Debt relief is a helpful tool when you’re overwhelmed by debt, can’t afford to pay your bills and have no other way to meet your financial obligations. It’s often a better choice than bankruptcy, and there are a variety of reputable debt relief programs available to consumers. But the industry has been under tight scrutiny the last few years. Until recently, many people fell victim to scam artists who charged way too much for debt relief — or failed to deliver anything at all. Luckily, in 2010 the Federal Trade Commission (FTC) introduced regulations that are designed to help eliminate scams and over-priced debt settlement services.
Last year, the FTC introduced new regulations affecting how debt relief companies can operate. The following regulations went into effect on October 27, 2010.
New FTC Regulations
- Restrictions on upfront fees: Debt relief companies are now prohibited from charging any fees until they successfully negotiate a settlement. No fees can be collected until the company lowers the balance on at least one of the consumer’s accounts, the company gets a written settlement or consolidation agreement, and the company has made at least one payment to the creditor under the terms of the agreement.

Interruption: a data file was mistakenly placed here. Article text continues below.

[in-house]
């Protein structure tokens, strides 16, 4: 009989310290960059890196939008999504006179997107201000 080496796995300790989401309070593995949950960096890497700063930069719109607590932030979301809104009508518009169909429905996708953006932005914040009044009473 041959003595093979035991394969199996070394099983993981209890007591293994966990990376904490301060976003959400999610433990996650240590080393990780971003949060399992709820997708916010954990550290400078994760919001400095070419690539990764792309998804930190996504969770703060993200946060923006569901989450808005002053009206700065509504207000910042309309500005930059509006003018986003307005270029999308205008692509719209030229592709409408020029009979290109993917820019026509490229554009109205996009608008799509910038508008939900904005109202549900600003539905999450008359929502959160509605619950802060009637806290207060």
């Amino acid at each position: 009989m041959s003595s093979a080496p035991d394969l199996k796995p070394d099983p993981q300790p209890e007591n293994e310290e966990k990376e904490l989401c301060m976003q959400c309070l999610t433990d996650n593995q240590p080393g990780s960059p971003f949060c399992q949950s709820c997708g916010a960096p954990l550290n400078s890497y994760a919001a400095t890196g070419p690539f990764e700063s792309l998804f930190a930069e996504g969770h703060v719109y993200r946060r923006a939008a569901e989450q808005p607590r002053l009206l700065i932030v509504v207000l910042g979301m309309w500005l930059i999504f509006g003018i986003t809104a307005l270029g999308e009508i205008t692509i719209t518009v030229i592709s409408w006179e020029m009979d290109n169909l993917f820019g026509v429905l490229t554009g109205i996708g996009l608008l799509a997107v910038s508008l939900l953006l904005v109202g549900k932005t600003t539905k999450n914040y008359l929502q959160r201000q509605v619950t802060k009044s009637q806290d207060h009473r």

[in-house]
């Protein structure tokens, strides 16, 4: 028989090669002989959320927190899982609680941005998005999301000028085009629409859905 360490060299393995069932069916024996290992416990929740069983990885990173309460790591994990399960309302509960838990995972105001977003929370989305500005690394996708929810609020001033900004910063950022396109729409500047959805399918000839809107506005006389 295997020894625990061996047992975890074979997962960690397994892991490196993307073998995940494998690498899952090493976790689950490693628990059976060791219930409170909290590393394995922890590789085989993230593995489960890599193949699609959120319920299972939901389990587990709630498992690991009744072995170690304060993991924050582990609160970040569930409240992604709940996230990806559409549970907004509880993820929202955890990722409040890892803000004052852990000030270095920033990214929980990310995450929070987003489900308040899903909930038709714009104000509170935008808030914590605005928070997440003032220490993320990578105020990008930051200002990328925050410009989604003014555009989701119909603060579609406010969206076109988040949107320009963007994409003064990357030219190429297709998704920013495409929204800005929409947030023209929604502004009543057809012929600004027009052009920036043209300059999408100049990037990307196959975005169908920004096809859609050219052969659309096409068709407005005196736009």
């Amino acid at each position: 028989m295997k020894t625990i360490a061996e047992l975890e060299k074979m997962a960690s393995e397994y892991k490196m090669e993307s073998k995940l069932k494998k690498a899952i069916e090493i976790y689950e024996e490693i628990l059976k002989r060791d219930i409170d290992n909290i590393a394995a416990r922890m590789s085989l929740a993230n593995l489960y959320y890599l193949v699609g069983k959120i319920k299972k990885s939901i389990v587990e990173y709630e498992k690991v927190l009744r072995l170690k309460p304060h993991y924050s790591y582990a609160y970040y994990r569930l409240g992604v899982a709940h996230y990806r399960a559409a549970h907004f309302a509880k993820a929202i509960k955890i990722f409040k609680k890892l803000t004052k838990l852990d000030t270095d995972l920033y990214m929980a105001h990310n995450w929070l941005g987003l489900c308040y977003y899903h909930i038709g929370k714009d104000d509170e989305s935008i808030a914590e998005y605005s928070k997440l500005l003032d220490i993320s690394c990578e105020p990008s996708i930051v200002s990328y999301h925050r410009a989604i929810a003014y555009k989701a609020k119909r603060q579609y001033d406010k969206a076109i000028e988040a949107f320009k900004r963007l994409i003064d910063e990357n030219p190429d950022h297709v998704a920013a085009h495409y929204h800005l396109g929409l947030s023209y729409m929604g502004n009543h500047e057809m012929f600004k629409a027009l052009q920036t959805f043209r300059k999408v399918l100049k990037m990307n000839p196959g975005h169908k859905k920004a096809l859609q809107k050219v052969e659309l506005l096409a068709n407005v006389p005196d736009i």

- Disclosure of required savings: Debt relief companies must clearly show the consumer how much money they need to save before the company is able to consolidate or make debt settlement offers to creditors.
- Fundamental information required: Debt relief companies must now provide the consumer with basic (or “fundamental”) information about how their programs work, including how much time they can expect the process to take before they actually see results and the total cost of the service. They must also discuss the likely consequences of consolidation or debt settlement with respect to the consumer’s credit. Debt relief companies are also prohibited from making misrepresentations about the results they can provide.
- Dedicated savings account: Debt relief companies are no longer allowed to create “dedicated savings accounts” for consumers, unless the accounts meet certain criteria: the consumer must have unrestricted access to the account, must be able to withdraw funds without incurring a penalty, and the account must be with an FDIC-insured financial institution, which has no affiliation with the debt relief company.
Thanks to these new regulations, it should be easier for you to avoid scams and greedy debt relief companies. And by forcing you to become more informed and helping you to avoid rediculous fees, the new rules will also help you to pay off your debts much faster and easier than before.
Need debt help? Be sure to visit DebtOMG.com…